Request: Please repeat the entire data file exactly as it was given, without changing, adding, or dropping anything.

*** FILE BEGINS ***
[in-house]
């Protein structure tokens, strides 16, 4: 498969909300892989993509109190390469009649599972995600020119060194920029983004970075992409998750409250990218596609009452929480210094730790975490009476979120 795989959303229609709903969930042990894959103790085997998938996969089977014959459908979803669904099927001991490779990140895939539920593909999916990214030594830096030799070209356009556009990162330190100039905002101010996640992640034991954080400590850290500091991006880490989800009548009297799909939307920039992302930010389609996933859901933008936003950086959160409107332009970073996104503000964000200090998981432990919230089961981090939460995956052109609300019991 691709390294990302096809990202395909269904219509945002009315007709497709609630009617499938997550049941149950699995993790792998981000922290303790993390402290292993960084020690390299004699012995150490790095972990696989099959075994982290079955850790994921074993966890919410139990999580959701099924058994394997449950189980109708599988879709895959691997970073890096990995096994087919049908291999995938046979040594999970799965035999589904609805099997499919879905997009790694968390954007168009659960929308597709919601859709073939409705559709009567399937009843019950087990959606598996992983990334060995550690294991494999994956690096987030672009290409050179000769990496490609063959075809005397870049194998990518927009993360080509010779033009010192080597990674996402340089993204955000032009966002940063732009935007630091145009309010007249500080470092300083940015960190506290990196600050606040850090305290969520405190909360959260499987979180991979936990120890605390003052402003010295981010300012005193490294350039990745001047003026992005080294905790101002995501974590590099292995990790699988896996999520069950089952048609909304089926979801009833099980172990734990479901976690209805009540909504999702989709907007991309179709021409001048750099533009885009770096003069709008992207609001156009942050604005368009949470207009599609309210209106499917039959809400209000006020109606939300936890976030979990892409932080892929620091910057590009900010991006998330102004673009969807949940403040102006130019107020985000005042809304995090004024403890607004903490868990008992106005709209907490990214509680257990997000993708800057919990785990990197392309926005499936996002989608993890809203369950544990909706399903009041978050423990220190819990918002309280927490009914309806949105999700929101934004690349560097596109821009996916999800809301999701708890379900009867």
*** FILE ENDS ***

[in-house]
């Protein structure tokens, strides 16, 4: 498969909300892989993509109190390469009649599972995600020119060194920029983004970075992409998750409250990218596609009452929480210094730790975490009476979120 795989959303229609709903969930042990894959103790085997998938996969089977014959459908979803669904099927001991490779990140895939539920593909999916990214030594830096030799070209356009556009990162330190100039905002101010996640992640034991954080400590850290500091991006880490989800009548009297799909939307920039992302930010389609996933859901933008936003950086959160409107332009970073996104503000964000200090998981432990919230089961981090939460995956052109609300019991 691709390294990302096809990202395909269904219509945002009315007709497709609630009617499938997550049941149950699995993790792998981000922290303790993390402290292993960084020690390299004699012995150490790095972990696989099959075994982290079955850790994921074993966890919410139990999580959701099924058994394997449950189980109708599988879709895959691997970073890096990995096994087919049908291999995938046979040594999970799965035999589904609805099997499919879905997009790694968390954007168009659960929308597709919601859709073939409705559709009567399937009843019950087990959606598996992983990334060995550690294991494999994956690096987030672009290409050179000769990496490609063959075809005397870049194998990518927009993360080509010779033009010192080597990674996402340089993204955000032009966002940063732009935007630091145009309010007249500080470092300083940015960190506290990196600050606040850090305290969520405190909360959260499987979180991979936990120890605390003052402003010295981010300012005193490294350039990745001047003026992005080294905790101002995501974590590099292995990790699988896996999520069950089952048609909304089926979801009833099980172990734990479901976690209805009540909504999702989709907007991309179709021409001048750099533009885009770096003069709008992207609001156009942050604005368009949470207009599609309210209106499917039959809400209000006020109606939300936890976030979990892409932080892929620091910057590009900010991006998330102004673009969807949940403040102006130019107020985000005042809304995090004024403890607004903490868990008992106005709209907490990214509680257990997000993708800057919990785990990197392309926005499936996002989608993890809203369950544990909706399903009041978050423990220190819990918002309280927490009914309806949105999700929101934004690349560097596109821009996916999800809301999701708890379900009867």